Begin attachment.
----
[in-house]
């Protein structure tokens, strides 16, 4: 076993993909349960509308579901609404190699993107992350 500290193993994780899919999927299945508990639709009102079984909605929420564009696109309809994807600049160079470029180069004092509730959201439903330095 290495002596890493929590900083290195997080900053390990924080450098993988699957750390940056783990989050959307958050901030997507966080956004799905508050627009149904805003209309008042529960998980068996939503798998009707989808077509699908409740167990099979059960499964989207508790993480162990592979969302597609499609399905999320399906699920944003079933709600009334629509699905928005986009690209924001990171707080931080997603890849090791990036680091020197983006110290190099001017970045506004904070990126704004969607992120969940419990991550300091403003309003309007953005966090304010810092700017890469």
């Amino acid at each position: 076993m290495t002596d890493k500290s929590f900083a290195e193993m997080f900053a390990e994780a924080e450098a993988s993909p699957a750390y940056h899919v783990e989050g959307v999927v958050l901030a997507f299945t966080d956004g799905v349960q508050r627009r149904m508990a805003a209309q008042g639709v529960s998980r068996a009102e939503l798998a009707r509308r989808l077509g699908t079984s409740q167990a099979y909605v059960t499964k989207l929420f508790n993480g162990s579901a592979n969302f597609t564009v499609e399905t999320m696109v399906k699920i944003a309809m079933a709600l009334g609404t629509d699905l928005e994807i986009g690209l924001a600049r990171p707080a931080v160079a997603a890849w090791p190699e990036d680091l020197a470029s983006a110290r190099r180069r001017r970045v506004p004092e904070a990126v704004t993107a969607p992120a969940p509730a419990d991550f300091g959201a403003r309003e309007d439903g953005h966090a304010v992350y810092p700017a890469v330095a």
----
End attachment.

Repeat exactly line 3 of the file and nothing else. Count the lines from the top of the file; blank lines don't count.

């Amino acid at each position: 076993m290495t002596d890493k500290s929590f900083a290195e193993m997080f900053a390990e994780a924080e450098a993988s993909p699957a750390y940056h899919v783990e989050g959307v999927v958050l901030a997507f299945t966080d956004g799905v349960q508050r627009r149904m508990a805003a209309q008042g639709v529960s998980r068996a009102e939503l798998a009707r509308r989808l077509g699908t079984s409740q167990a099979y909605v059960t499964k989207l929420f508790n993480g162990s579901a592979n969302f597609t564009v499609e399905t999320m696109v399906k699920i944003a309809m079933a709600l009334g609404t629509d699905l928005e994807i986009g690209l924001a600049r990171p707080a931080v160079a997603a890849w090791p190699e990036d680091l020197a470029s983006a110290r190099r180069r001017r970045v506004p004092e904070a990126v704004t993107a969607p992120a969940p509730a419990d991550f300091g959201a403003r309003e309007d439903g953005h966090a304010v992350y810092p700017a890469v330095a």